About half of pregnancies are not planned, but it is in the preconception and earliest days of pregnancy that most birth defects can be impacted.

That's why a slew of agencies, both government and private, say the best way to see that babies are born healthy is to improve the health and overall well-being of all women of child-bearing age.

That message was delivered Wednesday during the March of Dimes Prematurity Summit, held at the University of Utah. Dr. Uma Reddy, head of the Pregnancy and Perinatology Branch at the National Institute of Child Health and Human Development, was the keynote speaker.

She said poor pregnancy outcomes still occur at "unacceptable levels" nationwide and that many women are "at risk" for adverse outcomes even as they enter pregnancy, while many of the interventions offered come too late.

What's needed, she said, is to tackle the risks and change what we can that could be harmful to a pregnancy — such as seeing that women have enough folic acid to prevent neurological defects — before conception even occurs.

Reddy based her presentation on slides created by Dr. Hani J. Atrash, associate director for program development at the National Center on Birth Defects and Developmental Disabilities and a Centers for Disease Control and Prevention work group on preconception care.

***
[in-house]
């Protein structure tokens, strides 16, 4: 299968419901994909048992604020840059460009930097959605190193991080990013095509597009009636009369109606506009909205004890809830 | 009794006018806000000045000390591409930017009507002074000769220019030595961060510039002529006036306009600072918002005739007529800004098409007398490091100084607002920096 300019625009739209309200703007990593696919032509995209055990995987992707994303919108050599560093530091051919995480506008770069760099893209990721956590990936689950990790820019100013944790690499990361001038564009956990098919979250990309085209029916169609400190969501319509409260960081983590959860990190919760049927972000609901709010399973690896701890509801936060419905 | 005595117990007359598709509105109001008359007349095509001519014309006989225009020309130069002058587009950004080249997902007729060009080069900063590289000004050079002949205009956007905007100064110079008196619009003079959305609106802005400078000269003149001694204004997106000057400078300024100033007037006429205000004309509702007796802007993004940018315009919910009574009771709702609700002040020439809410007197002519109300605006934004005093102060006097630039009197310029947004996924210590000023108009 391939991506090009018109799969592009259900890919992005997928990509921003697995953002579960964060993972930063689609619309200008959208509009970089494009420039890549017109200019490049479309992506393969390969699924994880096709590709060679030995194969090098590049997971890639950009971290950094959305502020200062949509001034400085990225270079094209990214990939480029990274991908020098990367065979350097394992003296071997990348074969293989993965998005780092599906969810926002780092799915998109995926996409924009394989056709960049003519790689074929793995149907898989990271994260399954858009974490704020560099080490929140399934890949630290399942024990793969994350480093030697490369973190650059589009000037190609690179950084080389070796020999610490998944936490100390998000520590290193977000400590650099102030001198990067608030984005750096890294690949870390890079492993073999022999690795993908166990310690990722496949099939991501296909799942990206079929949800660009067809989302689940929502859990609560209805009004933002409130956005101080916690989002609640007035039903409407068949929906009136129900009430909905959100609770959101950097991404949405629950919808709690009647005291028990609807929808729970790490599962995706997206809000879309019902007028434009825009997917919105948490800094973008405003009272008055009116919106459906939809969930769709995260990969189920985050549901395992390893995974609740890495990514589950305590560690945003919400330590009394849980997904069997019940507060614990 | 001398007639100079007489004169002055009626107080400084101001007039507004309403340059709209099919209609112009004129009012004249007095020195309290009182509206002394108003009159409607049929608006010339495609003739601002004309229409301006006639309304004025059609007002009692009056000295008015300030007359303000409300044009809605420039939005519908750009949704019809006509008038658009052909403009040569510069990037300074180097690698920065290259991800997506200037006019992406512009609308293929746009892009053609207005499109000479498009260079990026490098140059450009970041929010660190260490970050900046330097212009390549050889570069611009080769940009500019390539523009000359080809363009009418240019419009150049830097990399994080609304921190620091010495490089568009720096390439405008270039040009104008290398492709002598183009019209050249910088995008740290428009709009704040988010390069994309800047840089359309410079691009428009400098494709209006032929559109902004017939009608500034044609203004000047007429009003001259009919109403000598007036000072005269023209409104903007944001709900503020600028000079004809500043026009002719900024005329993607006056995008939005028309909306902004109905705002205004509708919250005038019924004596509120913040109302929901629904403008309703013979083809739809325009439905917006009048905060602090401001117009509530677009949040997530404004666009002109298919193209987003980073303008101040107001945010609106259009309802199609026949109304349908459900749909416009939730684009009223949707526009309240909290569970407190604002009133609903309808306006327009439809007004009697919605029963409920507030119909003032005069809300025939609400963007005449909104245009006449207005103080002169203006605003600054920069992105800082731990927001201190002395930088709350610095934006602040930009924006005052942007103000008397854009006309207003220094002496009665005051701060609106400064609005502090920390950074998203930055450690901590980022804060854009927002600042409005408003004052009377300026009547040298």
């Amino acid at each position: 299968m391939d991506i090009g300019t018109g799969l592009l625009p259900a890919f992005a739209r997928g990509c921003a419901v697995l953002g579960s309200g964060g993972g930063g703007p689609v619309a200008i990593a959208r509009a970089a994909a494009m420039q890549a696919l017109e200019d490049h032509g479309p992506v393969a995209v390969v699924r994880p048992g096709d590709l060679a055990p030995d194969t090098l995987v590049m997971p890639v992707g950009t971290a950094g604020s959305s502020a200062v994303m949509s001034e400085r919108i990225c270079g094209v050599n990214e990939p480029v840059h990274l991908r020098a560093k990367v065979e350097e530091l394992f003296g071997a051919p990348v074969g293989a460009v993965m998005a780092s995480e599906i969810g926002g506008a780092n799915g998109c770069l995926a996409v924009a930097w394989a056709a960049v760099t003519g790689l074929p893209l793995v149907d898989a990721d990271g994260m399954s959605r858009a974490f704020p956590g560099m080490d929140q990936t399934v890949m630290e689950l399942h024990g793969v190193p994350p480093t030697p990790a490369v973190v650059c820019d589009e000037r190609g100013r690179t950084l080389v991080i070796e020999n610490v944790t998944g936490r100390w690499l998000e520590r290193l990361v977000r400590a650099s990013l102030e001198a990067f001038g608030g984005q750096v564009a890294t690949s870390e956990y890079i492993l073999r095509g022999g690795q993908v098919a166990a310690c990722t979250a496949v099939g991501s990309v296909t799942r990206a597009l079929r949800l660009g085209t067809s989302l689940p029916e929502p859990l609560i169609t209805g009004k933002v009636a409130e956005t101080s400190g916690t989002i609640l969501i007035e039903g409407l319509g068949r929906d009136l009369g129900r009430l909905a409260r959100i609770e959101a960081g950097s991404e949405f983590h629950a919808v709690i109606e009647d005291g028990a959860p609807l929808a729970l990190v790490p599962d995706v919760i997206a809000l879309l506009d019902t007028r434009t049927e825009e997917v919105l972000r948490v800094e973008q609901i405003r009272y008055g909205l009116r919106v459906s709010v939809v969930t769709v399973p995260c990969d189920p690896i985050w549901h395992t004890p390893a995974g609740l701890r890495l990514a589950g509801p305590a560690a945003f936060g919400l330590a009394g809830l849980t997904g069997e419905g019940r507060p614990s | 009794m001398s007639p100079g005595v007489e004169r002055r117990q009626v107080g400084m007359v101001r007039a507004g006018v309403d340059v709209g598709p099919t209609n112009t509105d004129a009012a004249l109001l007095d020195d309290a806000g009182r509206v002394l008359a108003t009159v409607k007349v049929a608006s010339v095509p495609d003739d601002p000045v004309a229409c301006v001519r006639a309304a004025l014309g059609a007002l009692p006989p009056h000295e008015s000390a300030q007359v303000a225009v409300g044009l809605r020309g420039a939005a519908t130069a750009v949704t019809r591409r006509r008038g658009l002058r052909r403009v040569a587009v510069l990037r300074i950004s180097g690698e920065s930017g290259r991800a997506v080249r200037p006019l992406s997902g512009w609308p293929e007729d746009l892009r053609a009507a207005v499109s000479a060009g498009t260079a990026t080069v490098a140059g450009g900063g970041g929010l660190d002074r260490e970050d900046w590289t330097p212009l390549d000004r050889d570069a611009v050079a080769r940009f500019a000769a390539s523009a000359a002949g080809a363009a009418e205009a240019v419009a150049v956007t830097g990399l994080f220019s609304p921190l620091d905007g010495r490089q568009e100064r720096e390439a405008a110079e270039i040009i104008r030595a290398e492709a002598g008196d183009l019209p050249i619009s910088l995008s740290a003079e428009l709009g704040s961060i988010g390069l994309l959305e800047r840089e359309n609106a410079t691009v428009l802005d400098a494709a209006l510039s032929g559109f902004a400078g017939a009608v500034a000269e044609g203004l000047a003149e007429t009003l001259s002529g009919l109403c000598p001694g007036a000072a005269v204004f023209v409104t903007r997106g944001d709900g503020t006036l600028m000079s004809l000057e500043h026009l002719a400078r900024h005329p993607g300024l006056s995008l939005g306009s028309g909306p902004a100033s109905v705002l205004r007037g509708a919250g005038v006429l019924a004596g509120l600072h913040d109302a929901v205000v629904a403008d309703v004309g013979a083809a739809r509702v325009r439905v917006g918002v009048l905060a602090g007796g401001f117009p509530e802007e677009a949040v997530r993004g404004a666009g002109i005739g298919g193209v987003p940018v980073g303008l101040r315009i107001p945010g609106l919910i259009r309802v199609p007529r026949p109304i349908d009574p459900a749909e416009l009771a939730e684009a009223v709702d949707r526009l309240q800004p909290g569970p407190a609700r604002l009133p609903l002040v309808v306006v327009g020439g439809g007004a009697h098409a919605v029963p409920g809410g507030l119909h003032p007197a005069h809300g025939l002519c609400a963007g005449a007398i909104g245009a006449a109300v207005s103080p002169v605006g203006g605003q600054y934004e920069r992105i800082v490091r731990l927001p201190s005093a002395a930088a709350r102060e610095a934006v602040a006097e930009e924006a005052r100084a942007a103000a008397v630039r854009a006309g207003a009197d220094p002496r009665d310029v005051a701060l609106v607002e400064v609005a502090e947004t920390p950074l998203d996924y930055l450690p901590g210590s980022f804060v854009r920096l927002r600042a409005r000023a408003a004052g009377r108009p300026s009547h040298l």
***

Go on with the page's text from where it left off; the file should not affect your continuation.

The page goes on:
In Utah, 974 babies are born in an average week, 106 of them preterm, 65 with low birth weight. Five of them die before their first birthday, and one in four has a birth defect. One-fourth of Utah births are by C-section, as well, and 2.7 percent are multiple births (twins, triplets, etc.)

In the United States, about 3.3 percent of babies born have major defects, Reddy said. And nearly one-third have some kind of complications of pregnancy, while a comparable number need a C-section. One in 12 babies is born with low birth weight, which can lead to a number of complications and problems. And one in eight is born prematurely.

Where for decades, maternal mortality rates were decreasing, they now seem to be inching up slightly. And babies born with very low birth weight have increased dramatically since the 1980s, while premature births are also on the rise.

The decline in infant mortality goes on, but the rate "continues to be very high," said Reddy. And complications of pregnancy are No. 3 as a cause of infant deaths.

Among behaviors experts want dealt with prior to pregnancy are smoking, alcohol consumption, pre-existing medical conditions, obesity and oral disease, among others. They are promoting the idea of "preconception" counseling and health assessment that includes warnings about risk factors that can lead to birth defects or the untimely end of a pregnancy, including drugs that are known to cause birth defects.

Getting prenatal care early is important, she said, but it is "not enough, and in many cases, it is too late."

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